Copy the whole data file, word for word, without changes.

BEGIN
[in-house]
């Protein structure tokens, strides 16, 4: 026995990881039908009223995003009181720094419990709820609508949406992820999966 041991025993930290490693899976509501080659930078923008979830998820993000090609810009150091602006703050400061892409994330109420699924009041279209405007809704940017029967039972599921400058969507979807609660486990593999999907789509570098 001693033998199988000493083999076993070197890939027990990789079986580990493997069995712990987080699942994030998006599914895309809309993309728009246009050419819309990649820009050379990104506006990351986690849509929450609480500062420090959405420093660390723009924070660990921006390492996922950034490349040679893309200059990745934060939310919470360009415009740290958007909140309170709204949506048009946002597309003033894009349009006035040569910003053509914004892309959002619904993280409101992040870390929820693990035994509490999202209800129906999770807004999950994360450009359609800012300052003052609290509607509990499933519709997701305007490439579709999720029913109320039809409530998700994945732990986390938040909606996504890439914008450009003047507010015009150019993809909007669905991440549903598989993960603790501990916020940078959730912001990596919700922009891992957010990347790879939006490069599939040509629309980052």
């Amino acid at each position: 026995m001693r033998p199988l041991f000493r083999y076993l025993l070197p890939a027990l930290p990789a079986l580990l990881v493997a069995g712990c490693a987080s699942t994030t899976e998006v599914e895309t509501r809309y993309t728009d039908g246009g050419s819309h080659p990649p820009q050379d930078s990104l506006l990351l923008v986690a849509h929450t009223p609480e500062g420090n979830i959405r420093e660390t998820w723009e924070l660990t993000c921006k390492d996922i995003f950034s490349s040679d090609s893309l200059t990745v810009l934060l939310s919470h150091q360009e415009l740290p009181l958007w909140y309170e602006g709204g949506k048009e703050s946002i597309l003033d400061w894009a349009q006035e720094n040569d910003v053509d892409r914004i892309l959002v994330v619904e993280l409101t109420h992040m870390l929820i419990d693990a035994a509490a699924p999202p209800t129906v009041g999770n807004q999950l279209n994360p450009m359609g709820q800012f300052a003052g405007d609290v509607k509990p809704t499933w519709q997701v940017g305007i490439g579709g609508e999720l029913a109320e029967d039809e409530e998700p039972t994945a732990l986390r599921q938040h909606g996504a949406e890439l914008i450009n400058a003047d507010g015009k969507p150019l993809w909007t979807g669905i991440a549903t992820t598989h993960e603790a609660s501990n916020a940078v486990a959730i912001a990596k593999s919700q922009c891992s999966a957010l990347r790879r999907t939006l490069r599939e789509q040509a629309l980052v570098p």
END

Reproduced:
[in-house]
């Protein structure tokens, strides 16, 4: 026995990881039908009223995003009181720094419990709820609508949406992820999966 041991025993930290490693899976509501080659930078923008979830998820993000090609810009150091602006703050400061892409994330109420699924009041279209405007809704940017029967039972599921400058969507979807609660486990593999999907789509570098 001693033998199988000493083999076993070197890939027990990789079986580990493997069995712990987080699942994030998006599914895309809309993309728009246009050419819309990649820009050379990104506006990351986690849509929450609480500062420090959405420093660390723009924070660990921006390492996922950034490349040679893309200059990745934060939310919470360009415009740290958007909140309170709204949506048009946002597309003033894009349009006035040569910003053509914004892309959002619904993280409101992040870390929820693990035994509490999202209800129906999770807004999950994360450009359609800012300052003052609290509607509990499933519709997701305007490439579709999720029913109320039809409530998700994945732990986390938040909606996504890439914008450009003047507010015009150019993809909007669905991440549903598989993960603790501990916020940078959730912001990596919700922009891992957010990347790879939006490069599939040509629309980052």
């Amino acid at each position: 026995m001693r033998p199988l041991f000493r083999y076993l025993l070197p890939a027990l930290p990789a079986l580990l990881v493997a069995g712990c490693a987080s699942t994030t899976e998006v599914e895309t509501r809309y993309t728009d039908g246009g050419s819309h080659p990649p820009q050379d930078s990104l506006l990351l923008v986690a849509h929450t009223p609480e500062g420090n979830i959405r420093e660390t998820w723009e924070l660990t993000c921006k390492d996922i995003f950034s490349s040679d090609s893309l200059t990745v810009l934060l939310s919470h150091q360009e415009l740290p009181l958007w909140y309170e602006g709204g949506k048009e703050s946002i597309l003033d400061w894009a349009q006035e720094n040569d910003v053509d892409r914004i892309l959002v994330v619904e993280l409101t109420h992040m870390l929820i419990d693990a035994a509490a699924p999202p209800t129906v009041g999770n807004q999950l279209n994360p450009m359609g709820q800012f300052a003052g405007d609290v509607k509990p809704t499933w519709q997701v940017g305007i490439g579709g609508e999720l029913a109320e029967d039809e409530e998700p039972t994945a732990l986390r599921q938040h909606g996504a949406e890439l914008i450009n400058a003047d507010g015009k969507p150019l993809w909007t979807g669905i991440a549903t992820t598989h993960e603790a609660s501990n916020a940078v486990a959730i912001a990596k593999s919700q922009c891992s999966a957010l990347r790879r999907t939006l490069r599939e789509q040509a629309l980052v570098p």